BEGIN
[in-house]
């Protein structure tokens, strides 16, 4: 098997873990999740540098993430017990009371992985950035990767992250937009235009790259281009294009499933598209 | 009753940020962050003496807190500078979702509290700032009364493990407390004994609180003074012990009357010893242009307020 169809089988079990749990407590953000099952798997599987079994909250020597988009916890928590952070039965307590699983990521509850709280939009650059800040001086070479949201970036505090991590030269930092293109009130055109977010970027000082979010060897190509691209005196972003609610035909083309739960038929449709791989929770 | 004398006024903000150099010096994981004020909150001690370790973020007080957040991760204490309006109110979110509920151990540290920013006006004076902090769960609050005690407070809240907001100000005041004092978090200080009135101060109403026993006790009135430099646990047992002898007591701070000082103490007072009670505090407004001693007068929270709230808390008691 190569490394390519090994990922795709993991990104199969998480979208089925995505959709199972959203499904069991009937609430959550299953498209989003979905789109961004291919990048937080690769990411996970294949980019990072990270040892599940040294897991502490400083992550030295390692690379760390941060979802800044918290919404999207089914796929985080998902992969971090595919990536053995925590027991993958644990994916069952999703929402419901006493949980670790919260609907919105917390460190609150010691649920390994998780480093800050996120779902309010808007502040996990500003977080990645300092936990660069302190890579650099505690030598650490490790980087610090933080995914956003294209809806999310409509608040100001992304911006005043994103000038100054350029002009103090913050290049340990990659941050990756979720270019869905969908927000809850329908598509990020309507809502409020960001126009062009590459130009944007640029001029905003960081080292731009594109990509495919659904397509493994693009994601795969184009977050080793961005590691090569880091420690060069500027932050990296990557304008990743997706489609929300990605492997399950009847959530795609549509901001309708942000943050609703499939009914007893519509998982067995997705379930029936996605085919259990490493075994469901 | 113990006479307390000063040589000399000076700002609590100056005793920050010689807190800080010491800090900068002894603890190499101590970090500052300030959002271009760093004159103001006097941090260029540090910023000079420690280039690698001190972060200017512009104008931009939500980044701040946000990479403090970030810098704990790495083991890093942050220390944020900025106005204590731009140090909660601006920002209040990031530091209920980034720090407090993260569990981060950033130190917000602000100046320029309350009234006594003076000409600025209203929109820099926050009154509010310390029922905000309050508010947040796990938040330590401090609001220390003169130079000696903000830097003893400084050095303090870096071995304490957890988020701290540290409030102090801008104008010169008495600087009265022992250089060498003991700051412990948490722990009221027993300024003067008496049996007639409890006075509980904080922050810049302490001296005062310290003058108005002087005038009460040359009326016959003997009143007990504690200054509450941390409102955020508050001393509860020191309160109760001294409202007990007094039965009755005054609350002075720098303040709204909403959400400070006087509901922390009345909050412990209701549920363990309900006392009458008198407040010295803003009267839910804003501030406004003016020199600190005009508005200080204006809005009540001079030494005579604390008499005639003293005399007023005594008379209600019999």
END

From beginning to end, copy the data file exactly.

[in-house]
């Protein structure tokens, strides 16, 4: 098997873990999740540098993430017990009371992985950035990767992250937009235009790259281009294009499933598209 | 009753940020962050003496807190500078979702509290700032009364493990407390004994609180003074012990009357010893242009307020 169809089988079990749990407590953000099952798997599987079994909250020597988009916890928590952070039965307590699983990521509850709280939009650059800040001086070479949201970036505090991590030269930092293109009130055109977010970027000082979010060897190509691209005196972003609610035909083309739960038929449709791989929770 | 004398006024903000150099010096994981004020909150001690370790973020007080957040991760204490309006109110979110509920151990540290920013006006004076902090769960609050005690407070809240907001100000005041004092978090200080009135101060109403026993006790009135430099646990047992002898007591701070000082103490007072009670505090407004001693007068929270709230808390008691 190569490394390519090994990922795709993991990104199969998480979208089925995505959709199972959203499904069991009937609430959550299953498209989003979905789109961004291919990048937080690769990411996970294949980019990072990270040892599940040294897991502490400083992550030295390692690379760390941060979802800044918290919404999207089914796929985080998902992969971090595919990536053995925590027991993958644990994916069952999703929402419901006493949980670790919260609907919105917390460190609150010691649920390994998780480093800050996120779902309010808007502040996990500003977080990645300092936990660069302190890579650099505690030598650490490790980087610090933080995914956003294209809806999310409509608040100001992304911006005043994103000038100054350029002009103090913050290049340990990659941050990756979720270019869905969908927000809850329908598509990020309507809502409020960001126009062009590459130009944007640029001029905003960081080292731009594109990509495919659904397509493994693009994601795969184009977050080793961005590691090569880091420690060069500027932050990296990557304008990743997706489609929300990605492997399950009847959530795609549509901001309708942000943050609703499939009914007893519509998982067995997705379930029936996605085919259990490493075994469901 | 113990006479307390000063040589000399000076700002609590100056005793920050010689807190800080010491800090900068002894603890190499101590970090500052300030959002271009760093004159103001006097941090260029540090910023000079420690280039690698001190972060200017512009104008931009939500980044701040946000990479403090970030810098704990790495083991890093942050220390944020900025106005204590731009140090909660601006920002209040990031530091209920980034720090407090993260569990981060950033130190917000602000100046320029309350009234006594003076000409600025209203929109820099926050009154509010310390029922905000309050508010947040796990938040330590401090609001220390003169130079000696903000830097003893400084050095303090870096071995304490957890988020701290540290409030102090801008104008010169008495600087009265022992250089060498003991700051412990948490722990009221027993300024003067008496049996007639409890006075509980904080922050810049302490001296005062310290003058108005002087005038009460040359009326016959003997009143007990504690200054509450941390409102955020508050001393509860020191309160109760001294409202007990007094039965009755005054609350002075720098303040709204909403959400400070006087509901922390009345909050412990209701549920363990309900006392009458008198407040010295803003009267839910804003501030406004003016020199600190005009508005200080204006809005009540001079030494005579604390008499005639003293005399007023005594008379209600019999």